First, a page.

Objective: In this review, the concept of (synchronous) oligometastatic disease in patients with non-oncogene-driven non-small cell lung cancer (NSCLC) will be placed in the context of tumor biology and metastatic growth patterns. We will also provide considerations for clinical practice and future perspectives, which will ultimately lead to better patient selection and oligometastatic disease outcome. Background: The treatment landscape of metastasized NSCLC has moved from “one-size fits all” to a personalized approach. Prognosis has traditionally been poor but new treatment options, such as immunotherapy and targeted therapy, brighten future perspectives. Another emerging development is the recognition of patients with so-called “oligometastatic” state of disease. Oligometastatic disease has been recognized as a distinct clinical presentation in which the tumor is stated to be early in its evolution of metastatic potential. It is suggested that this stage of disease has an indolent course, comes with a better prognosis and therefore could be considered for radical multimodality treatment. Methods: Narrative overview of the literature synthesizing the findings of literature retrieved from searches of computerized databases, hand searches, and authoritative texts. Conclusions: Oligometastatic NSCLC is a broad spectrum disease, with a variable prognosis. Although the biology and behavior of “intermediate state” of metastatic disease are not fully understood, there is evidence that a subgroup of patients can benefit from local radical treatment when integrated into a multimodality regime. The consensus definition of oligometastatic NSCLC, including accurate staging, may help to uniform future trials. The preferable treatment strategy seems to sequential systemic treatment with subsequent local radical treatment in patients with a partial response or stable disease. Prognostic factors such as N-stage, number and site of distant metastases, tumor volume, performance status, age, and tumor type should be considered. The local radical treatment strategy has to be discussed in a multidisciplinary team meeting, taking into account patient characteristics and invasiveness of the procedure. However, many aspects remain to be explored and learned about the cancer biology and characteristics of intermediate state tumors.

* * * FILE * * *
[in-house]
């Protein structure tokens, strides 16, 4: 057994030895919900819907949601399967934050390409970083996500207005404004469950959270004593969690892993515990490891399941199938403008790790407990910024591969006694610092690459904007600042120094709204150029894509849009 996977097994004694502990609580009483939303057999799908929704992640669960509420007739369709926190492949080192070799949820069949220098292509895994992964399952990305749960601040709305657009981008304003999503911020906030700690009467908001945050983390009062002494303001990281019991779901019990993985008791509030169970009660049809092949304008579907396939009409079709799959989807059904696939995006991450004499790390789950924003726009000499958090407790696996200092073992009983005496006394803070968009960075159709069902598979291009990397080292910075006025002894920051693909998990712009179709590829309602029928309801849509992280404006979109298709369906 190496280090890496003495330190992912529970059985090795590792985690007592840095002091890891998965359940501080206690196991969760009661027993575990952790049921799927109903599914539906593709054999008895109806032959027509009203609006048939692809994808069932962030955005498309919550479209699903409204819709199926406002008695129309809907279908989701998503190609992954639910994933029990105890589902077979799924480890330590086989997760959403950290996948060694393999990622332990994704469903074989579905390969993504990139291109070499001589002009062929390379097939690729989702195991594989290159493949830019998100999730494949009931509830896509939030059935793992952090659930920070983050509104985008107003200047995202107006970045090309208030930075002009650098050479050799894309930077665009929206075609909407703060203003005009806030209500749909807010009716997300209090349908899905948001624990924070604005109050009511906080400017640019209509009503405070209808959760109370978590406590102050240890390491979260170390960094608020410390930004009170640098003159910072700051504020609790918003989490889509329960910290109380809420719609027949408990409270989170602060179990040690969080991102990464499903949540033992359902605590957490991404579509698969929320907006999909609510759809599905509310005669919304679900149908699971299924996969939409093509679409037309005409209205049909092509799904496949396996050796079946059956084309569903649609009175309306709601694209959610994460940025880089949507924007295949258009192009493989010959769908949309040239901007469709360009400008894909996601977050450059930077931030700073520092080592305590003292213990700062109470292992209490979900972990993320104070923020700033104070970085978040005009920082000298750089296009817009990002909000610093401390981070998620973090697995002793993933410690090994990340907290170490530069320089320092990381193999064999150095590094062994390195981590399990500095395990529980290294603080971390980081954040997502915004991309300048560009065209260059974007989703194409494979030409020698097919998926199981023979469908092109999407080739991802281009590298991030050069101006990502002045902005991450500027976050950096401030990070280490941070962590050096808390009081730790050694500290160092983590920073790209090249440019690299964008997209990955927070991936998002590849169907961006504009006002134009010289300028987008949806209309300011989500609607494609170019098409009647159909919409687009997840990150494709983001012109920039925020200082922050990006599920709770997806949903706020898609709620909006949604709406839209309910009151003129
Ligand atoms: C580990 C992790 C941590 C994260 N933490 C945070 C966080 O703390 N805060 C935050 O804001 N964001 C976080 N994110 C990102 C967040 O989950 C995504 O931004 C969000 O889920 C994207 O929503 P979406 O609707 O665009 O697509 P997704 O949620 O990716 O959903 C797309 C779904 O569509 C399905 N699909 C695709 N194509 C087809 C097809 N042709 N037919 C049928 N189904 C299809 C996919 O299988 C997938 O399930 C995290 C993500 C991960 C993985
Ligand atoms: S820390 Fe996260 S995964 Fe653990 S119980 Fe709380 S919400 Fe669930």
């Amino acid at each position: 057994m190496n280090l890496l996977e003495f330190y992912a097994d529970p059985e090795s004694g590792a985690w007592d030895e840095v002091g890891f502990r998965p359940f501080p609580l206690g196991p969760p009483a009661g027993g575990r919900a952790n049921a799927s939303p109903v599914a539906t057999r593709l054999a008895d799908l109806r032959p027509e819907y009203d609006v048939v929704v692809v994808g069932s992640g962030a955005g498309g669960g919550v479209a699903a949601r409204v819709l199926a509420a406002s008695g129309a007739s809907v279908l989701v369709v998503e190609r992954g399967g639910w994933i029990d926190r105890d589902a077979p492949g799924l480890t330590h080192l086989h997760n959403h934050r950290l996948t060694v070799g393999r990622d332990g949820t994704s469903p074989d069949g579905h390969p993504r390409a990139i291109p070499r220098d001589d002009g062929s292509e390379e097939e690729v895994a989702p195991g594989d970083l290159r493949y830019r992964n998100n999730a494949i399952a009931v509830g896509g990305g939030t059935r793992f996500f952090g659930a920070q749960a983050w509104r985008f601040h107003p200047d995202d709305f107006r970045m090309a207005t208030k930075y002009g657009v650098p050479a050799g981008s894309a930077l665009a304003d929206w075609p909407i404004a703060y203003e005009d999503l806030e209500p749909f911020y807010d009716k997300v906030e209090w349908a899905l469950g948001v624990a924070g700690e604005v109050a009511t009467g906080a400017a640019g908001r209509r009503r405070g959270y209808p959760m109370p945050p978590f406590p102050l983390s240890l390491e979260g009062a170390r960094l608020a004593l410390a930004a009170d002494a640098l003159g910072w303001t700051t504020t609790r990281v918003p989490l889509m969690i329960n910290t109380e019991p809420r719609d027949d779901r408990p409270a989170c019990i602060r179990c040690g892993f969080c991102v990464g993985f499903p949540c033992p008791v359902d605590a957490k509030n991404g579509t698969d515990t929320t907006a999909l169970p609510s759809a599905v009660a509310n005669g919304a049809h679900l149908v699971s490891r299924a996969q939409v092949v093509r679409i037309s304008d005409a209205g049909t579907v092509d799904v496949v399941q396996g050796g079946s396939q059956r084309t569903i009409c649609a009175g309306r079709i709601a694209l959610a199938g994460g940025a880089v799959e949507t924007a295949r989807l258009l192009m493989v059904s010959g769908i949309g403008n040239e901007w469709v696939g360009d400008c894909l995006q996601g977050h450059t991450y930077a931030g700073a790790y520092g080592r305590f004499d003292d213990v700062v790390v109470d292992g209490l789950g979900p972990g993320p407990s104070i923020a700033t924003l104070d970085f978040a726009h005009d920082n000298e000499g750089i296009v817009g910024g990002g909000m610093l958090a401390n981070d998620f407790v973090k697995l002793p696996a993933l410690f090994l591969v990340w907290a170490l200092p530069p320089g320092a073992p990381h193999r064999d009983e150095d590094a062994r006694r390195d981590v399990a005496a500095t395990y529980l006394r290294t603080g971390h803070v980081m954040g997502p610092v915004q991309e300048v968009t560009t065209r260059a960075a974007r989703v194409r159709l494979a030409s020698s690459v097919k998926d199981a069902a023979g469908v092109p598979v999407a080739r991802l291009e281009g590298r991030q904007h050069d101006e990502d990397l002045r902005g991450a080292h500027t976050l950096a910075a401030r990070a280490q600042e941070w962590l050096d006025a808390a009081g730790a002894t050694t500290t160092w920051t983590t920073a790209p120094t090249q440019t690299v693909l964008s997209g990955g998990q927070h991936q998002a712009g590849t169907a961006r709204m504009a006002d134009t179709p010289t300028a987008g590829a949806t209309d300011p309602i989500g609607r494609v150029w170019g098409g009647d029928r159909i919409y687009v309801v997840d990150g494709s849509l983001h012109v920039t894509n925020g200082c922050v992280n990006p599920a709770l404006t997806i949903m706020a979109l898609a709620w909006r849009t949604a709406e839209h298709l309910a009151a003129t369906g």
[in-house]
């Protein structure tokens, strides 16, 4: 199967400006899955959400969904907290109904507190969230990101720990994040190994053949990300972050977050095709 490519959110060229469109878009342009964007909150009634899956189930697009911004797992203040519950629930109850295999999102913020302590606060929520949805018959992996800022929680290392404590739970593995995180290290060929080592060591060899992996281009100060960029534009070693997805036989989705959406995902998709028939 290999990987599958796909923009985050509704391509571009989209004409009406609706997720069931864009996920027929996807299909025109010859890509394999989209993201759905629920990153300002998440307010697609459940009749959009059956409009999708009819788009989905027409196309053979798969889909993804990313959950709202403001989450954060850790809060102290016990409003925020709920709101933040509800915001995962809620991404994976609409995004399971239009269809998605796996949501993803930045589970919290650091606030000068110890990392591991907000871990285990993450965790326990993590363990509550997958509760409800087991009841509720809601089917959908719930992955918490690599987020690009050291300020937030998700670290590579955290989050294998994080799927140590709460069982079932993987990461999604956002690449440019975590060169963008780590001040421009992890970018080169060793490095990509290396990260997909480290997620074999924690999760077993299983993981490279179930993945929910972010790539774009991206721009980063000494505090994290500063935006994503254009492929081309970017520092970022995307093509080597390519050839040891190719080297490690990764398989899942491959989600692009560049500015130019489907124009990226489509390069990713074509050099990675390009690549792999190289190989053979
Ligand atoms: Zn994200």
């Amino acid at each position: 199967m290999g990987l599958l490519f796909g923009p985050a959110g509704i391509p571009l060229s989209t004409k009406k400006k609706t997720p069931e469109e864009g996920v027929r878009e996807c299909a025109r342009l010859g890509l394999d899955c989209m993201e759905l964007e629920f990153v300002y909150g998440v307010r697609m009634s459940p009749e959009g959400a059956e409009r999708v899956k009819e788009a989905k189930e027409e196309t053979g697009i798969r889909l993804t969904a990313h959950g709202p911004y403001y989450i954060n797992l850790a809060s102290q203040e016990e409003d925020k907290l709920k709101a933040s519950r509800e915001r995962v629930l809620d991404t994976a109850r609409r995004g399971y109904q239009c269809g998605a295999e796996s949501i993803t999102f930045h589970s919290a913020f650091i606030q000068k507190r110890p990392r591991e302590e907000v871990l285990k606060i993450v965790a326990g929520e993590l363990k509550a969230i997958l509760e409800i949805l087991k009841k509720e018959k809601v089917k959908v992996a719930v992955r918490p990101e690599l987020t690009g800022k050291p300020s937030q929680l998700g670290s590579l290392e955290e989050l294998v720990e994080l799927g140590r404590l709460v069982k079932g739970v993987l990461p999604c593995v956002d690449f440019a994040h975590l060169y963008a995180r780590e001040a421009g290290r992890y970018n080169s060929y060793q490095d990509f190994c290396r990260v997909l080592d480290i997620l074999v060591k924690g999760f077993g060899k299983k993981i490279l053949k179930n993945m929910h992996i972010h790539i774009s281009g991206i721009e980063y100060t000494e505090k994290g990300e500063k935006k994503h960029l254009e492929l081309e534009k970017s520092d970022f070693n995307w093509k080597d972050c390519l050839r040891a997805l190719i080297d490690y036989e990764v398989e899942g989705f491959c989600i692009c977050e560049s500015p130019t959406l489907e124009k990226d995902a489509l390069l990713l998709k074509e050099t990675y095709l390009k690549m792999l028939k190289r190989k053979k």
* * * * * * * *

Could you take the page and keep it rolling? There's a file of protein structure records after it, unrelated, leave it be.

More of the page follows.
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Reporting Checklist: The authors have completed the Narrative Review reporting checklist. Available at https:// dx.doi.org/10.21037/tlcr-21-265 Conflicts of Interest: All authors have completed the ICMJE uniform disclosure form (available at https://dx.doi. org/10.21037/tlcr-21-265). The series “Oligometastatic NSCLC: definition and treatment opportunities” was commissioned by the editorial office without any funding or sponsorship. DWD reports consulting fees from Roche, MSD, Novartis, Pfizer, Astra Zeneca, BMS, outside the submitted work. RC reports speaker fee from Roche, Pfizer and BMS, personal fees from Advisory board of MSD, Roche and Spectrum, outside the submitted work. AMCD reports personal fees from Roche, eli Lilly, Boehringer Ingelheim, Astra Zeneca, Pfizer, BMS, Amgen, Novartis, Takeda, Pharmamar and MSD, grants from BMS and Amgen, non-financial support from Abbvie, outside the submitted work. The authors have no other conflicts of interest to declare.
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